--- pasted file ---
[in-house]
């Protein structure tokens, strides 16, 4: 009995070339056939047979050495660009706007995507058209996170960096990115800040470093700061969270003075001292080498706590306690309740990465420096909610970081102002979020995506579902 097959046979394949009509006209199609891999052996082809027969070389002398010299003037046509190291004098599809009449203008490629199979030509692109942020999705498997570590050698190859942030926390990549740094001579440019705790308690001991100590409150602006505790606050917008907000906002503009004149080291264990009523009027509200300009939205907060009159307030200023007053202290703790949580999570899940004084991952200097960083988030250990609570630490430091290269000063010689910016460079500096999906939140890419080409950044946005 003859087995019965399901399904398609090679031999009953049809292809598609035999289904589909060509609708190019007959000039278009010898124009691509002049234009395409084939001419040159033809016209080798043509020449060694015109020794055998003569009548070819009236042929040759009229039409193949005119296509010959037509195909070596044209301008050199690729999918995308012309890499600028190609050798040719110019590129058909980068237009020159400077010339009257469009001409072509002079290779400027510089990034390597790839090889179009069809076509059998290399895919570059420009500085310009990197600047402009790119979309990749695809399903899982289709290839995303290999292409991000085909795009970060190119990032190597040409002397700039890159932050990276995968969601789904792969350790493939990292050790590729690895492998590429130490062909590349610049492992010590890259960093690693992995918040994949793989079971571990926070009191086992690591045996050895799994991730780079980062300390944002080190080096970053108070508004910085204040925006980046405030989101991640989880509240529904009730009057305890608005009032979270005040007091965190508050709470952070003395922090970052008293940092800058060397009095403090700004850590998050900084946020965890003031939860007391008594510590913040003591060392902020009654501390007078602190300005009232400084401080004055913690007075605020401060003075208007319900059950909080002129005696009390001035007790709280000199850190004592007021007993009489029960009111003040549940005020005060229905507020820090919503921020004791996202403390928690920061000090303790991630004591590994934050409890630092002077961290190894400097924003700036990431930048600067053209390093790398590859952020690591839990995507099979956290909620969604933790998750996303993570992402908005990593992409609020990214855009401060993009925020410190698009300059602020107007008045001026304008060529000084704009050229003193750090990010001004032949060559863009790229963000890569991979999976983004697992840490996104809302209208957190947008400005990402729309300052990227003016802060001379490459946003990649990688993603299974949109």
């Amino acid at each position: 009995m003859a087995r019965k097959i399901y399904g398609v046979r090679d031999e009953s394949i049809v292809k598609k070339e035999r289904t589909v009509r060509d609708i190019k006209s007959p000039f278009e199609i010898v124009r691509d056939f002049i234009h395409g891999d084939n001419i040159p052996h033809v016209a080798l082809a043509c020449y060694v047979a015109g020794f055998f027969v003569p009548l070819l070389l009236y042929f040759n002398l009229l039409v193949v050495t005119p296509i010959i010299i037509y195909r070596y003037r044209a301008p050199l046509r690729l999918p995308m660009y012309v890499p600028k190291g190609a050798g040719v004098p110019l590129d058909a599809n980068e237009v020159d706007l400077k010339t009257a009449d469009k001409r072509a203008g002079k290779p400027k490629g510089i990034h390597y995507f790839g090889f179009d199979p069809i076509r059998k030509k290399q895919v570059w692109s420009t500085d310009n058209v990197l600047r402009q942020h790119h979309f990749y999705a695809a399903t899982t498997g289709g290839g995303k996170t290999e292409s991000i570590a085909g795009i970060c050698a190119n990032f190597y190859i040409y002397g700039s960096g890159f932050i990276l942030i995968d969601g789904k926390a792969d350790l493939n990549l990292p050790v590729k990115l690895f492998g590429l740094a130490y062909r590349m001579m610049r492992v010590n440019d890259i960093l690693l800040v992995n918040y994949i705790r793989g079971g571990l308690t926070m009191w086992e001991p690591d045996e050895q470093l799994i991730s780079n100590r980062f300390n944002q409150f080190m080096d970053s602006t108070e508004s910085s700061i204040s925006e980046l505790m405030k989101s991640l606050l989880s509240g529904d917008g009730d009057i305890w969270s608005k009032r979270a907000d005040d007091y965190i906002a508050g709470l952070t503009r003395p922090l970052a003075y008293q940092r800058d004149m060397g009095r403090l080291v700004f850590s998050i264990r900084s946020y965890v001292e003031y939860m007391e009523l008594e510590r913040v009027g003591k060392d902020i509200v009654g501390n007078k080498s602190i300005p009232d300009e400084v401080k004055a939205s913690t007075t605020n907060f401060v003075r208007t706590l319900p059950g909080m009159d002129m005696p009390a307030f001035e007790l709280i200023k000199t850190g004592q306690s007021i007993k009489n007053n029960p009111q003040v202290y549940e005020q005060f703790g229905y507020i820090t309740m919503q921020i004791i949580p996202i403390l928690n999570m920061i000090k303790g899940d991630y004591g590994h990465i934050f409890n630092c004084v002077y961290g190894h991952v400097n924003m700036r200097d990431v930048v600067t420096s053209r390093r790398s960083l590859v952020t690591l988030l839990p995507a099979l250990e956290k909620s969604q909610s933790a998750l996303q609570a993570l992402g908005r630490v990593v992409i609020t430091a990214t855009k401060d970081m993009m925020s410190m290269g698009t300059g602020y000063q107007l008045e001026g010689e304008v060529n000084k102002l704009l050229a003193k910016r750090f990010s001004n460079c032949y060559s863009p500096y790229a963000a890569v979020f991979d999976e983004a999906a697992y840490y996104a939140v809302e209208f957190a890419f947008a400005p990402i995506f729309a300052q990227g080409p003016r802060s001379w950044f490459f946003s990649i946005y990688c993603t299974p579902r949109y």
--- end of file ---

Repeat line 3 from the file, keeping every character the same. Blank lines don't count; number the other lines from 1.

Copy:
């Amino acid at each position: 009995m003859a087995r019965k097959i399901y399904g398609v046979r090679d031999e009953s394949i049809v292809k598609k070339e035999r289904t589909v009509r060509d609708i190019k006209s007959p000039f278009e199609i010898v124009r691509d056939f002049i234009h395409g891999d084939n001419i040159p052996h033809v016209a080798l082809a043509c020449y060694v047979a015109g020794f055998f027969v003569p009548l070819l070389l009236y042929f040759n002398l009229l039409v193949v050495t005119p296509i010959i010299i037509y195909r070596y003037r044209a301008p050199l046509r690729l999918p995308m660009y012309v890499p600028k190291g190609a050798g040719v004098p110019l590129d058909a599809n980068e237009v020159d706007l400077k010339t009257a009449d469009k001409r072509a203008g002079k290779p400027k490629g510089i990034h390597y995507f790839g090889f179009d199979p069809i076509r059998k030509k290399q895919v570059w692109s420009t500085d310009n058209v990197l600047r402009q942020h790119h979309f990749y999705a695809a399903t899982t498997g289709g290839g995303k996170t290999e292409s991000i570590a085909g795009i970060c050698a190119n990032f190597y190859i040409y002397g700039s960096g890159f932050i990276l942030i995968d969601g789904k926390a792969d350790l493939n990549l990292p050790v590729k990115l690895f492998g590429l740094a130490y062909r590349m001579m610049r492992v010590n440019d890259i960093l690693l800040v992995n918040y994949i705790r793989g079971g571990l308690t926070m009191w086992e001991p690591d045996e050895q470093l799994i991730s780079n100590r980062f300390n944002q409150f080190m080096d970053s602006t108070e508004s910085s700061i204040s925006e980046l505790m405030k989101s991640l606050l989880s509240g529904d917008g009730d009057i305890w969270s608005k009032r979270a907000d005040d007091y965190i906002a508050g709470l952070t503009r003395p922090l970052a003075y008293q940092r800058d004149m060397g009095r403090l080291v700004f850590s998050i264990r900084s946020y965890v001292e003031y939860m007391e009523l008594e510590r913040v009027g003591k060392d902020i509200v009654g501390n007078k080498s602190i300005p009232d300009e400084v401080k004055a939205s913690t007075t605020n907060f401060v003075r208007t706590l319900p059950g909080m009159d002129m005696p009390a307030f001035e007790l709280i200023k000199t850190g004592q306690s007021i007993k009489n007053n029960p009111q003040v202290y549940e005020q005060f703790g229905y507020i820090t309740m919503q921020i004791i949580p996202i403390l928690n999570m920061i000090k303790g899940d991630y004591g590994h990465i934050f409890n630092c004084v002077y961290g190894h991952v400097n924003m700036r200097d990431v930048v600067t420096s053209r390093r790398s960083l590859v952020t690591l988030l839990p995507a099979l250990e956290k909620s969604q909610s933790a998750l996303q609570a993570l992402g908005r630490v990593v992409i609020t430091a990214t855009k401060d970081m993009m925020s410190m290269g698009t300059g602020y000063q107007l008045e001026g010689e304008v060529n000084k102002l704009l050229a003193k910016r750090f990010s001004n460079c032949y060559s863009p500096y790229a963000a890569v979020f991979d999976e983004a999906a697992y840490y996104a939140v809302e209208f957190a890419f947008a400005p990402i995506f729309a300052q990227g080409p003016r802060s001379w950044f490459f946003s990649i946005y990688c993603t299974p579902r949109y």